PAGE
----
A Montana legislator who ran on a tea party platform has successfully blocked multiple health exchange bills, persuading his colleagues to instead move forward with legislation that would specifically bar the state from setting up a marketplace.
And in Georgia, tea party protests forced Gov. Nathan Deal to shelve exchange legislation that the Legislature had worked on for months.
According to NewHampshireWatchdog.org:
New Hampshire’s Executive Council voted unanimously [to table] a request from the state Insurance Commissioner to accept $666,000 to study how to set up a health insurance exchange called for under the Patient Protection and Affordable Care Act.
Councilor David Wheeler (R‑Milford) argued that the study would take New Hampshire down the path of ObamaCare…Councilor Chris Sununu (R‑Newfields) worried that it would provide ammunition to those seeking to increase state control over health care, and might put state taxpayers on the hook for the cost on an exchange.
Reason’s Peter Suderman writes:
At first glance, the law seems like a trap for those who both oppose the law and favor federalism: ObamaCare calls on states to set up exchanges; in any state that does not sufficiently comply by 2013, the federal government will simply swoop in and set up an exchange on its own. That leaves governors who oppose the law in something of a bind: Either take control and set up a state‐run exchange, or let the federal government step in and run things itself…But there are a number of reasons why governors in that position might want to sit out the implementation process. For one thing, states won’t have much flexibility to design the exchanges as they see fit, despite the administration’s protestations to the contrary.… For governors who oppose the law, refusing to set up the exchanges is also a smart move politically.…
If these state governments are skeptical enough of the law’s constitutionality to sign onto a lawsuit challenging it, they probably shouldn’t be devoting time and resources to implementing it either.
The federal government has been meddling with sugar production since 1934. Today’s convoluted system of supply controls, price supports, and trade restrictions benefits domestic sugar producers at the expense of consumers and utilizing industries. In other words, sugar producers “win” and the rest of the country “loses.”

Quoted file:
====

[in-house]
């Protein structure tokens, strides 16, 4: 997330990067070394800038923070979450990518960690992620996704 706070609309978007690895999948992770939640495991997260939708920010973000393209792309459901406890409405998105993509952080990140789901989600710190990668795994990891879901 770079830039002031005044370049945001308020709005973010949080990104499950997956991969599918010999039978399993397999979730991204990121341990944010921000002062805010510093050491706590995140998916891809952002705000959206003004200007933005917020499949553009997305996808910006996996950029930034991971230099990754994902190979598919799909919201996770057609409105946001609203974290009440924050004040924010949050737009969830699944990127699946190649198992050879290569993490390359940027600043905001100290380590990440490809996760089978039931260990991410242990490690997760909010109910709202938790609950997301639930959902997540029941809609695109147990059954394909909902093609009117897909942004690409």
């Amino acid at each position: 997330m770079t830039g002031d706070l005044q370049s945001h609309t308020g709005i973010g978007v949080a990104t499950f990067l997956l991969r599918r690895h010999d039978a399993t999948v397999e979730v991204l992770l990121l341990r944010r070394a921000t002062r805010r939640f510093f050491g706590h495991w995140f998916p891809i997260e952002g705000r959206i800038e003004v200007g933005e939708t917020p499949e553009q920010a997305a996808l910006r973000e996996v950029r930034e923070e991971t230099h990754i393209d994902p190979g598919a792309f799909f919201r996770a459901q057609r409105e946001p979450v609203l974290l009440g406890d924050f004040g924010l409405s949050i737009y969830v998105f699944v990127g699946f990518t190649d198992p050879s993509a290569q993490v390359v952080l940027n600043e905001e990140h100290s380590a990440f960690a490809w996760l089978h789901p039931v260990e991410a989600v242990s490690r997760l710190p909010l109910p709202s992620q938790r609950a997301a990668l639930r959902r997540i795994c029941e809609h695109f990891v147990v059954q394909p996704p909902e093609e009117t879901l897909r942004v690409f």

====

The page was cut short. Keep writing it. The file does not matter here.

Sen. Richard Lugar (R‑IN) just introduced the “Free Sugar Act of 2011,” which would abolish the federal sugar racket. In a Washington Times op‐ed on his bill, Lugar doesn’t pull any punches:
The collapse of communism brought an end to many of the world’s command‐and‐control economic systems and central planning by government bureaucrats. But a notable exception is the United States government’s sugar program. A complicated system of marketing allotments, price supports, purchase guarantees, quotas and tariffs that only a Soviet apparatchik could love, the U.S. sugar program has actually lasted longer than the Soviet Union itself.
A Cato essay on agricultural regulations and trade barriers elaborates on points Lugar makes in his op‐ed:
- The big losers from federal sugar programs are U.S. consumers. The Government Accountability Office estimates that U.S. sugar policies cost American consumers almost $2 billion annually. (Lugar says it could be as much as $4 billion.)
- The GAO found that 42 percent of all sugar subsidies go to just 1 percent of sugar growers. To protect their monopolies, many sugar growers, such as the Fanjul family of Florida, have become influential campaign supporters of many key members of Congress.
- U.S. food industries that buy sugar are harmed by current sugar policies as well. The employment in U.S. sugar growing is 61,000, which compares to employment in U.S. businesses that use sugar of 988,000. According to a government report, for each sugar growing and harvesting job saved through high U.S. sugar prices, nearly three confectionery manufacturing jobs are lost.
- Numerous U.S. food manufacturers have relocated to Canada where sugar prices are less than half of U.S. prices and to Mexico where prices are two‐thirds of U.S. levels.
The federal government engages in a lot activities that are difficult to defend. But when it comes to sugar, the government’s protections are clearly indefensible.
In a speech today at Georgetown University, President Obama called for a goal of cutting America’s oil imports by one‐third within a decade. Like all efforts to wean Americans from big, bad imports, such a policy will mean we will all pay more than we need to for the energy that helps to power our economy.
I’ll leave it to my able Cato colleagues to dissect the president’s proposal in terms of energy policy, but in terms of trade policy, this is about as bad as it gets.
We Americans benefit tremendously from our relatively free trade in petroleum products. Like all forms of trade, the importation of oil produced abroad allows us to acquire it at a price far lower than we would pay if we had to rely more heavily on domestic oil supplies.